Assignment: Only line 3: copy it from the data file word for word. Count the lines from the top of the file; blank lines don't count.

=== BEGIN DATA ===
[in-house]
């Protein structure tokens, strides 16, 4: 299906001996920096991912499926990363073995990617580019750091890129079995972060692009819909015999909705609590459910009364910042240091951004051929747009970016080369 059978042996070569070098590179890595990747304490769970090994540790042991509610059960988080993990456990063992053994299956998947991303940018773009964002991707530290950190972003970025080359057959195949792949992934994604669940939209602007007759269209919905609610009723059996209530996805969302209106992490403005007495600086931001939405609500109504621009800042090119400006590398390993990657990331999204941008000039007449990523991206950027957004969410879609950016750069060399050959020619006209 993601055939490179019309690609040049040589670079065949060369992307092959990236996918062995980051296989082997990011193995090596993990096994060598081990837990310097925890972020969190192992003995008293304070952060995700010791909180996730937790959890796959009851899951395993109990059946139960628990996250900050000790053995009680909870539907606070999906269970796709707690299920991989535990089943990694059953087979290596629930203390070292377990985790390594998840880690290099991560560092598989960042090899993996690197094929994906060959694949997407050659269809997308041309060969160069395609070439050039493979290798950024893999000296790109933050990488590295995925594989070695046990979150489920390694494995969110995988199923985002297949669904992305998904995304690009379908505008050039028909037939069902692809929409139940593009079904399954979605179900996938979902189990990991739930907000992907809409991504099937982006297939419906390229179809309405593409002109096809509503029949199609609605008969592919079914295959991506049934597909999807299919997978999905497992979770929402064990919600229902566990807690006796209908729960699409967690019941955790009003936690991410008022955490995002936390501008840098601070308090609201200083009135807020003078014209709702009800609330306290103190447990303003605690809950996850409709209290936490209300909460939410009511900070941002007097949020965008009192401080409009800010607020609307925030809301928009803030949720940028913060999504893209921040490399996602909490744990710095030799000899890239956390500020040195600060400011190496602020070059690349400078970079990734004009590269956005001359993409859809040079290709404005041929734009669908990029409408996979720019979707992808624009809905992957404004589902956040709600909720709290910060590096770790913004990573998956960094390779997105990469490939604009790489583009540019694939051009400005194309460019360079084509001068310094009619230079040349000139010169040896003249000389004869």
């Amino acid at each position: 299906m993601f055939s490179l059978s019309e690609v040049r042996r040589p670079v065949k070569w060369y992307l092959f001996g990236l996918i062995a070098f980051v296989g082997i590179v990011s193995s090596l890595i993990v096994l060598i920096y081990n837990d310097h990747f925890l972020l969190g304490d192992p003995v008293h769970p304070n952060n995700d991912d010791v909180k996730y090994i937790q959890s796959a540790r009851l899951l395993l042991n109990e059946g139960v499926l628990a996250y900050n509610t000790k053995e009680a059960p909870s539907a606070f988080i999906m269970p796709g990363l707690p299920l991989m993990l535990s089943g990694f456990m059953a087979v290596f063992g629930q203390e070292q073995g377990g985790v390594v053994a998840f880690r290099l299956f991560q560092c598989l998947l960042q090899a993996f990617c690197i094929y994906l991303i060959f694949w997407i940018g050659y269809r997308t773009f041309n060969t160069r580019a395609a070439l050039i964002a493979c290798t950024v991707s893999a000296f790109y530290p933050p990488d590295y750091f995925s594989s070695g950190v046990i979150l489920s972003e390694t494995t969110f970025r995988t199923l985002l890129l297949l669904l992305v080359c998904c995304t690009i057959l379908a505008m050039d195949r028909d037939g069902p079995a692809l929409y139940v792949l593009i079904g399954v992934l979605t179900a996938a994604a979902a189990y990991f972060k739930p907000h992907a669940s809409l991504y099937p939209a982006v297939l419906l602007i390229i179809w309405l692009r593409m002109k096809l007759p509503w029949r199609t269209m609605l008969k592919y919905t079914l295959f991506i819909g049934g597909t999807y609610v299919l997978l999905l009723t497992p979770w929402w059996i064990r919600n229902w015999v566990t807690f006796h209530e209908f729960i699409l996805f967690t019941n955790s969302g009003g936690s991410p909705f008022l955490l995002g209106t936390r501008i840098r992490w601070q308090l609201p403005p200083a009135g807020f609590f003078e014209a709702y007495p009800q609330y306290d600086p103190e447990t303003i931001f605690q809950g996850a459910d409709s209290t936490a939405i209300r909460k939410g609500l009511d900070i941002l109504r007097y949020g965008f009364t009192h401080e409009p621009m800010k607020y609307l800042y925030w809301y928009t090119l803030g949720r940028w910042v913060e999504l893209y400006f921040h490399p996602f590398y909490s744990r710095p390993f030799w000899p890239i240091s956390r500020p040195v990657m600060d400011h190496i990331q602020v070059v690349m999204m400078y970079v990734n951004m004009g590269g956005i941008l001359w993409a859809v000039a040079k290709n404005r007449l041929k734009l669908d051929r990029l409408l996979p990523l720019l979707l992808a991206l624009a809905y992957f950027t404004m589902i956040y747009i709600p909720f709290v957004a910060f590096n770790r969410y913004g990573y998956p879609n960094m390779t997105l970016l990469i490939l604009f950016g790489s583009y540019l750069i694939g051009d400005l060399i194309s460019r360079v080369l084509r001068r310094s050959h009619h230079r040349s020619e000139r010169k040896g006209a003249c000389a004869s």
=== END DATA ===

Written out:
């Amino acid at each position: 299906m993601f055939s490179l059978s019309e690609v040049r042996r040589p670079v065949k070569w060369y992307l092959f001996g990236l996918i062995a070098f980051v296989g082997i590179v990011s193995s090596l890595i993990v096994l060598i920096y081990n837990d310097h990747f925890l972020l969190g304490d192992p003995v008293h769970p304070n952060n995700d991912d010791v909180k996730y090994i937790q959890s796959a540790r009851l899951l395993l042991n109990e059946g139960v499926l628990a996250y900050n509610t000790k053995e009680a059960p909870s539907a606070f988080i999906m269970p796709g990363l707690p299920l991989m993990l535990s089943g990694f456990m059953a087979v290596f063992g629930q203390e070292q073995g377990g985790v390594v053994a998840f880690r290099l299956f991560q560092c598989l998947l960042q090899a993996f990617c690197i094929y994906l991303i060959f694949w997407i940018g050659y269809r997308t773009f041309n060969t160069r580019a395609a070439l050039i964002a493979c290798t950024v991707s893999a000296f790109y530290p933050p990488d590295y750091f995925s594989s070695g950190v046990i979150l489920s972003e390694t494995t969110f970025r995988t199923l985002l890129l297949l669904l992305v080359c998904c995304t690009i057959l379908a505008m050039d195949r028909d037939g069902p079995a692809l929409y139940v792949l593009i079904g399954v992934l979605t179900a996938a994604a979902a189990y990991f972060k739930p907000h992907a669940s809409l991504y099937p939209a982006v297939l419906l602007i390229i179809w309405l692009r593409m002109k096809l007759p509503w029949r199609t269209m609605l008969k592919y919905t079914l295959f991506i819909g049934g597909t999807y609610v299919l997978l999905l009723t497992p979770w929402w059996i064990r919600n229902w015999v566990t807690f006796h209530e209908f729960i699409l996805f967690t019941n955790s969302g009003g936690s991410p909705f008022l955490l995002g209106t936390r501008i840098r992490w601070q308090l609201p403005p200083a009135g807020f609590f003078e014209a709702y007495p009800q609330y306290d600086p103190e447990t303003i931001f605690q809950g996850a459910d409709s209290t936490a939405i209300r909460k939410g609500l009511d900070i941002l109504r007097y949020g965008f009364t009192h401080e409009p621009m800010k607020y609307l800042y925030w809301y928009t090119l803030g949720r940028w910042v913060e999504l893209y400006f921040h490399p996602f590398y909490s744990r710095p390993f030799w000899p890239i240091s956390r500020p040195v990657m600060d400011h190496i990331q602020v070059v690349m999204m400078y970079v990734n951004m004009g590269g956005i941008l001359w993409a859809v000039a040079k290709n404005r007449l041929k734009l669908d051929r990029l409408l996979p990523l720019l979707l992808a991206l624009a809905y992957f950027t404004m589902i956040y747009i709600p909720f709290v957004a910060f590096n770790r969410y913004g990573y998956p879609n960094m390779t997105l970016l990469i490939l604009f950016g790489s583009y540019l750069i694939g051009d400005l060399i194309s460019r360079v080369l084509r001068r310094s050959h009619h230079r040349s020619e000139r010169k040896g006209a003249c000389a004869s």